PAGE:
So much for my paying attention to the line-up, because there were other bands I would have liked to have seen, like Blackberry Smoke and Charmaine Neville, or at least seen more of, like Joy Formidable, but that is nature of a festival and as a music festival goes, DeLuna nailed it!  As far as a festival, in general, however, DeLuna still has some issues to work out, including improving VIP packages. Apparently there was an issue Friday night before Pearl Jam in the VIP viewing area when VIPs were told by security to clear out to make room for those who had purchased CID travel packages and the police had to intervene.  And then there was the trolley ride: the Deluna Express, which for me, driving back and forth fromMobileeveryday was a nightmare.  The “Expressless,” as I started calling it, was disorganized and unreliable to say the least. DeLuna issued an apology Saturday morning for both, promising that both issues would be resolved.  Nevertheless people continued to be disappointed with the VIP package… and the Expressless? Saturday night, while waiting for the trolley for over an hour in a parking lot at 1:00 a.m., I got to witness a near riot as the people tried to block and force a disembarkation of a trolley that the driver loaded at the back of a very, very long line of exhausted and at that point understandably agitated festival goers.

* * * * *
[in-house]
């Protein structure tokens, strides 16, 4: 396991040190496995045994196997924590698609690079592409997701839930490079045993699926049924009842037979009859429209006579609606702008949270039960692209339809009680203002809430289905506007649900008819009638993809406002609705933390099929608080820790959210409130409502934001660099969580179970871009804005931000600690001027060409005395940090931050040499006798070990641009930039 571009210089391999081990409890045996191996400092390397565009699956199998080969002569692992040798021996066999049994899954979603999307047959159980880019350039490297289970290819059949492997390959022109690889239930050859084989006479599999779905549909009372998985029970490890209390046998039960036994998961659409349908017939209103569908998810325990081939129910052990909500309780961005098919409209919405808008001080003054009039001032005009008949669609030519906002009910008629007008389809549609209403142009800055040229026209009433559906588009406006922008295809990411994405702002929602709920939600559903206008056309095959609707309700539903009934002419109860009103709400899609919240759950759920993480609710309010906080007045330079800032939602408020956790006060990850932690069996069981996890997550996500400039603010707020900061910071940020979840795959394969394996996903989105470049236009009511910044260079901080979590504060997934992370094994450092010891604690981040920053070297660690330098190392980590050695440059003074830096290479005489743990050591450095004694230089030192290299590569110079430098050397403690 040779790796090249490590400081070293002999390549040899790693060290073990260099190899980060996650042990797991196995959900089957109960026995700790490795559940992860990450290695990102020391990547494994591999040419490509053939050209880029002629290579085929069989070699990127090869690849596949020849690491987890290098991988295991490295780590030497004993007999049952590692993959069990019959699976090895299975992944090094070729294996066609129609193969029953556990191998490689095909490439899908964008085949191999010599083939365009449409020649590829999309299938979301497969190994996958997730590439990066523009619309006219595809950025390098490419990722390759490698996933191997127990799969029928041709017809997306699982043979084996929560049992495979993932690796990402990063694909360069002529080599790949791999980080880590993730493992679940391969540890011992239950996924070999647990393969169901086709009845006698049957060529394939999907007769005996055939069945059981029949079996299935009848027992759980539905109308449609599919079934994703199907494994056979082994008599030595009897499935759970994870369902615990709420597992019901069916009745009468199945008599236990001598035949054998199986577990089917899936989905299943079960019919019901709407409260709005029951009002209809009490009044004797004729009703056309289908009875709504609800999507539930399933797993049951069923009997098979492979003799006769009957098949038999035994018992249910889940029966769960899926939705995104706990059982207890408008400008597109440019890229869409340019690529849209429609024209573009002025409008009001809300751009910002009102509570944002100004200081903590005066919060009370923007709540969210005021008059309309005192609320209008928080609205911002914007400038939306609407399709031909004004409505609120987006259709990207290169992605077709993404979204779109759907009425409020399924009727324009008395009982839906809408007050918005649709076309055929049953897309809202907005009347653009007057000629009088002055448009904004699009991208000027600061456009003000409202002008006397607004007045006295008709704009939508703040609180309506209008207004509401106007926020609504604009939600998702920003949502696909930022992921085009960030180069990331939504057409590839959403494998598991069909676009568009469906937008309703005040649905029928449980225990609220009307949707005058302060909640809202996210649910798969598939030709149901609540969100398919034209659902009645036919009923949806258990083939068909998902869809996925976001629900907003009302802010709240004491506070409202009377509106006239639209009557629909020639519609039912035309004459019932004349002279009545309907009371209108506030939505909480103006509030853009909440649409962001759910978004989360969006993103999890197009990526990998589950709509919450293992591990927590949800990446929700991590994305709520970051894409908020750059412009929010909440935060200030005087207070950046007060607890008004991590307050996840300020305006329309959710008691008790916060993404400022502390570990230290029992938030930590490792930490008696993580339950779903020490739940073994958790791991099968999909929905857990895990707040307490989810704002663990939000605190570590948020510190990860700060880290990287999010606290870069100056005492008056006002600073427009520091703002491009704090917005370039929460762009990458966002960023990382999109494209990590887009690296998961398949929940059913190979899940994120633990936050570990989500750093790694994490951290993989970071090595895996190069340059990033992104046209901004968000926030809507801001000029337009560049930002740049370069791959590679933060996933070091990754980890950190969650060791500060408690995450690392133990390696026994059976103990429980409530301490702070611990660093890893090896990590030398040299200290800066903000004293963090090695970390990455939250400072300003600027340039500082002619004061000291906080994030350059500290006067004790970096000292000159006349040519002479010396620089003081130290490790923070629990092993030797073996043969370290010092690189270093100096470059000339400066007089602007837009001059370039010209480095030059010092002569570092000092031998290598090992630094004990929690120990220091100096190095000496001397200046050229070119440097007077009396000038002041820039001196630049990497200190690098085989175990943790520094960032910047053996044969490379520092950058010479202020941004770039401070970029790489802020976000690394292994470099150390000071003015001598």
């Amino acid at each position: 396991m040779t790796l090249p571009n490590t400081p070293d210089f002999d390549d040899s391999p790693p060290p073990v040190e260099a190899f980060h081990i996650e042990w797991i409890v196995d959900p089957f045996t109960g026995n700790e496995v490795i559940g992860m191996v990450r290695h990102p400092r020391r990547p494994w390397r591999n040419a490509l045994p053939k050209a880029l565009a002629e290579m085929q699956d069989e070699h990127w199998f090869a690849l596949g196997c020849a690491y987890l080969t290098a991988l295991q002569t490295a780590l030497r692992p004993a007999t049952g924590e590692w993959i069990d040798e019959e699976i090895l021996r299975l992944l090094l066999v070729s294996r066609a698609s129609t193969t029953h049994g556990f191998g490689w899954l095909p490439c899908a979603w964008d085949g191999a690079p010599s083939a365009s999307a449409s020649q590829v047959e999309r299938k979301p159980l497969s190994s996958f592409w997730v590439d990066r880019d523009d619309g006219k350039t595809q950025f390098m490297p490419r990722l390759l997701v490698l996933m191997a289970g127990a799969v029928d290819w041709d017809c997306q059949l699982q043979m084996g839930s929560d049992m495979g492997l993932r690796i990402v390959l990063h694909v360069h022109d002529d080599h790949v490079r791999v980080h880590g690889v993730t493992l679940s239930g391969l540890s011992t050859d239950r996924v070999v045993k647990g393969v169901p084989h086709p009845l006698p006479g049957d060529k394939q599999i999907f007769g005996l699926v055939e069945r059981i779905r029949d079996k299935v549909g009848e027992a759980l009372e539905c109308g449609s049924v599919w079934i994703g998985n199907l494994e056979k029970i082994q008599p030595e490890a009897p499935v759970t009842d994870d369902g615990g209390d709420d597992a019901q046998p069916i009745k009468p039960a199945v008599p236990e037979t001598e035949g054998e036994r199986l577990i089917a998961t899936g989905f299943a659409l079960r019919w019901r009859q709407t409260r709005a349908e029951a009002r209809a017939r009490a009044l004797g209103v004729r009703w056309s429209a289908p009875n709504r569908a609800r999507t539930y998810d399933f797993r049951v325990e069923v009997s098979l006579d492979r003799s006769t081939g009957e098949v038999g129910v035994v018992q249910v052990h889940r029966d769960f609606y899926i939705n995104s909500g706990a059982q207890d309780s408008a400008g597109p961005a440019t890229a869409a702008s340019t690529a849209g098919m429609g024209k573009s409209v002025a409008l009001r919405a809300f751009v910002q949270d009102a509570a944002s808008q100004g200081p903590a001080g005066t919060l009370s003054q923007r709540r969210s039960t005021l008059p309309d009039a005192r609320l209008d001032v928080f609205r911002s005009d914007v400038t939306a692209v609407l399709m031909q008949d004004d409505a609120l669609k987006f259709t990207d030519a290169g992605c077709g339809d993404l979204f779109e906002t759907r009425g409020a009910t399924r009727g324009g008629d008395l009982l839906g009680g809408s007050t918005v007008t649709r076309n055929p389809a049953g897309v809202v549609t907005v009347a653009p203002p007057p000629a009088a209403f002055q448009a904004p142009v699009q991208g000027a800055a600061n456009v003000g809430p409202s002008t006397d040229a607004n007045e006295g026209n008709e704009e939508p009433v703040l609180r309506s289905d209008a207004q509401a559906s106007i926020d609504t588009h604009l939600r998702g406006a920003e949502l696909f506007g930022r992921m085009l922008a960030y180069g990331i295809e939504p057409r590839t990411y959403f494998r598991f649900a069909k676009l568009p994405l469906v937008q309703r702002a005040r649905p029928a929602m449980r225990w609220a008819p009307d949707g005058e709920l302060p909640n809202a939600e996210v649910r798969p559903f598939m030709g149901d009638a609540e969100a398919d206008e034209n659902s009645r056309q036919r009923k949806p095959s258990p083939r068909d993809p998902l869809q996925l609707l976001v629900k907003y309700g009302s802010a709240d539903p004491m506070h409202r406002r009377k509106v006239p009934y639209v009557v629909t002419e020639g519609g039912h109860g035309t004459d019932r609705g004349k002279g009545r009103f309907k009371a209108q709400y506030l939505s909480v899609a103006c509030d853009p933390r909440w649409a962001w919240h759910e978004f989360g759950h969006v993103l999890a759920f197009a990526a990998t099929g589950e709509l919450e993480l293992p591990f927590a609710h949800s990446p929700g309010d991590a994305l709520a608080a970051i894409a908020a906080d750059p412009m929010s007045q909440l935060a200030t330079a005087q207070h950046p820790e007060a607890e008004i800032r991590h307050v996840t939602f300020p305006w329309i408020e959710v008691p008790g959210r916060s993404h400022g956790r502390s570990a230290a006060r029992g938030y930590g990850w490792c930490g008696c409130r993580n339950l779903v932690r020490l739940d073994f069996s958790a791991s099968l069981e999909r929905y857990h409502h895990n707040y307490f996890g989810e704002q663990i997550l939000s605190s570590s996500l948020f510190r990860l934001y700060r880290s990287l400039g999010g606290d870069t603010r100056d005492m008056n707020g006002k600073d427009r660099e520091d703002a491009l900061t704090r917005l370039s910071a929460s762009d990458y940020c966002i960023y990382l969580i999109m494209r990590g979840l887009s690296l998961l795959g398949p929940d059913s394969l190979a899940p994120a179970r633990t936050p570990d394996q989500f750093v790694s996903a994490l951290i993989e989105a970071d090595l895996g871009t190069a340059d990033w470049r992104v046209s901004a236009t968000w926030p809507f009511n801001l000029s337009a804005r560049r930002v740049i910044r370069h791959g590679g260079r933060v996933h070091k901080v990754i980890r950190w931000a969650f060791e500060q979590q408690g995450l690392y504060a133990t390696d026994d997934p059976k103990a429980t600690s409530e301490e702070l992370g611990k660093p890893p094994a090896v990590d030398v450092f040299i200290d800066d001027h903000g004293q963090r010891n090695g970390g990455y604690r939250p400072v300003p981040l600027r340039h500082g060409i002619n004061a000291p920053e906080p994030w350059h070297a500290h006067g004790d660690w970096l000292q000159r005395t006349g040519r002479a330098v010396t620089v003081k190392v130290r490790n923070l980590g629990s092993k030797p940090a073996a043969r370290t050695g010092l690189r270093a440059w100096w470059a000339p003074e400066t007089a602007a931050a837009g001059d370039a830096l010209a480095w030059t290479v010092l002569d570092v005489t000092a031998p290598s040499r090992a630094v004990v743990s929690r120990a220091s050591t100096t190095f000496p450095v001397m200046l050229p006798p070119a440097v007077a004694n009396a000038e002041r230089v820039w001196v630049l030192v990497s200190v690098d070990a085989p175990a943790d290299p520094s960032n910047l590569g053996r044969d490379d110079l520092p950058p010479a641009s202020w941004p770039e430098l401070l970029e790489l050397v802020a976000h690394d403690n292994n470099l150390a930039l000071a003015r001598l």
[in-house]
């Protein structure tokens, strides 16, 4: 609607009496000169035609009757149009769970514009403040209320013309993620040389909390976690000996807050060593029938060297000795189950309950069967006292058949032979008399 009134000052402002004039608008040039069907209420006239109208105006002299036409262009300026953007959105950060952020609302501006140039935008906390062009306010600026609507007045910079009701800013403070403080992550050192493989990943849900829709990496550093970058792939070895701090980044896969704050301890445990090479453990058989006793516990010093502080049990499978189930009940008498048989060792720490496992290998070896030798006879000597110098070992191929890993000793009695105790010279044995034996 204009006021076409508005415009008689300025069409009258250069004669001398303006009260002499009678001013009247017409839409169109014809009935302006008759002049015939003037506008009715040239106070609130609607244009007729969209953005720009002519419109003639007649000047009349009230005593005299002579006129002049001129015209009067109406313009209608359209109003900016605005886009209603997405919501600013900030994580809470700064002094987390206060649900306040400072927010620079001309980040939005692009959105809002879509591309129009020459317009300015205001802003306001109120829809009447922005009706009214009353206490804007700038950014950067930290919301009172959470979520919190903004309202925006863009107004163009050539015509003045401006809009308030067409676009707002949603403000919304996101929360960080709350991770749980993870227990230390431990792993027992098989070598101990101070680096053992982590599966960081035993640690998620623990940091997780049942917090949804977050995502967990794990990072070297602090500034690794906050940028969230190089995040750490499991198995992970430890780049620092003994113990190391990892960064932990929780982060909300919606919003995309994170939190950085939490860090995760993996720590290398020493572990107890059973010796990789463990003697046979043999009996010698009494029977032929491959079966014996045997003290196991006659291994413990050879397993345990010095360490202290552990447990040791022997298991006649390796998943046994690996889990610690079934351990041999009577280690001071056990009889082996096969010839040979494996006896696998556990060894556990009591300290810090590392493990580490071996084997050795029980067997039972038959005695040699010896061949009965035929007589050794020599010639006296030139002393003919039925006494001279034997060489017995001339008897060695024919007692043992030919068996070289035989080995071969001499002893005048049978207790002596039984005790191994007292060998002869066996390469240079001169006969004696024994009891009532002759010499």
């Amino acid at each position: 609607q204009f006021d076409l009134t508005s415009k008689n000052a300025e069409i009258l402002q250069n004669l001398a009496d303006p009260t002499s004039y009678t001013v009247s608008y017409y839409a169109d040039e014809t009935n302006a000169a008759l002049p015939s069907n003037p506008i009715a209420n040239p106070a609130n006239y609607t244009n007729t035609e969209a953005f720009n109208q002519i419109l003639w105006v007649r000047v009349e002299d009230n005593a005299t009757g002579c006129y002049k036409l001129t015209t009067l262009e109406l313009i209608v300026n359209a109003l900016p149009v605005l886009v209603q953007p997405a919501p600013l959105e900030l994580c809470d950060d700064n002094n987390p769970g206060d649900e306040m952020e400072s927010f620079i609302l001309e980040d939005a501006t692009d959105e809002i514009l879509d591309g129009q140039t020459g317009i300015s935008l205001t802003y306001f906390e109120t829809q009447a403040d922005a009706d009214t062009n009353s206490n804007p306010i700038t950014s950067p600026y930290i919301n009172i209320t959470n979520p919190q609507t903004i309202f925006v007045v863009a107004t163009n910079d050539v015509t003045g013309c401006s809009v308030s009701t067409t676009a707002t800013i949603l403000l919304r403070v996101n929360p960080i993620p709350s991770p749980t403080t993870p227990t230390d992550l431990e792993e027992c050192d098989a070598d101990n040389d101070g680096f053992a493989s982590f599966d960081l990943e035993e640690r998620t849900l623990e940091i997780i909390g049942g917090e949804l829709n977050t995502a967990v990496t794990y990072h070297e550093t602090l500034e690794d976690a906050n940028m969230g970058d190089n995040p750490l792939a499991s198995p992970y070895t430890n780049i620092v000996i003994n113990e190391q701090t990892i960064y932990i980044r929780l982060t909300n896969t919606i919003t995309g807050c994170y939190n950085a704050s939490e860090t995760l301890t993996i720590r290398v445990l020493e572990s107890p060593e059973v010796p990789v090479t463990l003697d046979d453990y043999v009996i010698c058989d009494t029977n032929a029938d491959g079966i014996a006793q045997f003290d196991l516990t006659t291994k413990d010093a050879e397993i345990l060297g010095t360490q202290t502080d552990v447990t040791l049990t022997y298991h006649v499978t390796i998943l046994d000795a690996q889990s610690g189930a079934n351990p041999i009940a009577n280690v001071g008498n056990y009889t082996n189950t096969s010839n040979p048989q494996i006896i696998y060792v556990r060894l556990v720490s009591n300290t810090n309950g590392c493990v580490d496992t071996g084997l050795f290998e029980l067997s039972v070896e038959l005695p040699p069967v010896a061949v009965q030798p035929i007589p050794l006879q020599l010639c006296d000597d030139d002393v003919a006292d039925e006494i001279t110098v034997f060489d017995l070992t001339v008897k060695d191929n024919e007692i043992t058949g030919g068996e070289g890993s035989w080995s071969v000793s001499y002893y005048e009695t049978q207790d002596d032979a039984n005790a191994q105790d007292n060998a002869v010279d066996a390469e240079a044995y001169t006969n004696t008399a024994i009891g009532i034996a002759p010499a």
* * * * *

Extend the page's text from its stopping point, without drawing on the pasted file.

It struck me that there were an awful lot of marketers there and very few vendors. So, some people loved the PS2 and Marlboro trailers, and found some great vodka and cigars. I even picked up some cute dog tags at the Hushpuppies trailer where they took my picture (an unfortunate incident) to enter me in a contest I certainly won’t win.  Ok, so I liked the Hushpuppies set up, but I would have preferred to see that balanced out with more independent vendors and definitely would have like to see a lot more local artisans there.  There was one vendor inside the festival that I was a little surprised to see. They were selling glass pipes and bongs…YES, inside the festival! I’m no festie newbie, and I think I’ve seen it all being sold outside the gates, but that one got me.  The same goes for the food.  There were a few food vendors in addition to a couple of restaurants on the beach that were accessible, but in terms of local restaurants, they just weren’t there.  Admittedly, I did not eat at the BBQ, but was told their food was fantastic.  But next to that booth was the Free Lovin Foodery fromGainesvilleFlorida.  The black beans and rice bowl was to die for as were the veggie burrito and chicken tacos.  And their specialty non-alcoholic drinks were a welcome change from water, soda or beer.  Still, seeing more local businesses, artisans and chefs would be a welcome sight.